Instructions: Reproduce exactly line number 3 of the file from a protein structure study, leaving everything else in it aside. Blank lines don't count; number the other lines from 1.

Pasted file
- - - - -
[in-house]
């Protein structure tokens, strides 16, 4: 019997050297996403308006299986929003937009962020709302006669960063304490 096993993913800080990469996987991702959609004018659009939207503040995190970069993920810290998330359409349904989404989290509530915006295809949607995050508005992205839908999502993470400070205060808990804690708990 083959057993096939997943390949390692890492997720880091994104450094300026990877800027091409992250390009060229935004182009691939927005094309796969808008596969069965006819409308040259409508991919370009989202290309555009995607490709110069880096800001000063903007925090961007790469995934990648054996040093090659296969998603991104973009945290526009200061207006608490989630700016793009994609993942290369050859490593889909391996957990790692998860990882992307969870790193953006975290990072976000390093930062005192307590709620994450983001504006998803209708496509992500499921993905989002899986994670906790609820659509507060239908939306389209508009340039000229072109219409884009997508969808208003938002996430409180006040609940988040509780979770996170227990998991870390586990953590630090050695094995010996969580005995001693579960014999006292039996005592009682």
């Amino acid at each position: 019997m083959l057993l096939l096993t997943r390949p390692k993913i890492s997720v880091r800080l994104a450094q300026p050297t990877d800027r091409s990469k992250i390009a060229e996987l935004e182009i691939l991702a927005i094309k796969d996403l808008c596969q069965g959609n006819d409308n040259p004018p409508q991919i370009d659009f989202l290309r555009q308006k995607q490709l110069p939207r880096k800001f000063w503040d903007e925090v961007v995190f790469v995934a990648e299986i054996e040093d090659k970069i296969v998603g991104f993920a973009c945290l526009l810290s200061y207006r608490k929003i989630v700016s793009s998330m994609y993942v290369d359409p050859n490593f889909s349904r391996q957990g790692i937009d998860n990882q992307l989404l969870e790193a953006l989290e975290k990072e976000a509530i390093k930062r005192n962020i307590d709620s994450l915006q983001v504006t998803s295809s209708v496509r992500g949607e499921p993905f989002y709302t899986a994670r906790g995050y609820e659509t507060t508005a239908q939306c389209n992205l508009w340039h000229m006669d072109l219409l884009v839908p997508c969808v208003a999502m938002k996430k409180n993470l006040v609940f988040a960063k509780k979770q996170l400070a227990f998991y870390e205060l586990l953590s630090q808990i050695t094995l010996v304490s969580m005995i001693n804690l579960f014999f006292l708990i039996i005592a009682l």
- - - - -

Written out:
């Amino acid at each position: 019997m083959l057993l096939l096993t997943r390949p390692k993913i890492s997720v880091r800080l994104a450094q300026p050297t990877d800027r091409s990469k992250i390009a060229e996987l935004e182009i691939l991702a927005i094309k796969d996403l808008c596969q069965g959609n006819d409308n040259p004018p409508q991919i370009d659009f989202l290309r555009q308006k995607q490709l110069p939207r880096k800001f000063w503040d903007e925090v961007v995190f790469v995934a990648e299986i054996e040093d090659k970069i296969v998603g991104f993920a973009c945290l526009l810290s200061y207006r608490k929003i989630v700016s793009s998330m994609y993942v290369d359409p050859n490593f889909s349904r391996q957990g790692i937009d998860n990882q992307l989404l969870e790193a953006l989290e975290k990072e976000a509530i390093k930062r005192n962020i307590d709620s994450l915006q983001v504006t998803s295809s209708v496509r992500g949607e499921p993905f989002y709302t899986a994670r906790g995050y609820e659509t507060t508005a239908q939306c389209n992205l508009w340039h000229m006669d072109l219409l884009v839908p997508c969808v208003a999502m938002k996430k409180n993470l006040v609940f988040a960063k509780k979770q996170l400070a227990f998991y870390e205060l586990l953590s630090q808990i050695t094995l010996v304490s969580m005995i001693n804690l579960f014999f006292l708990i039996i005592a009682l």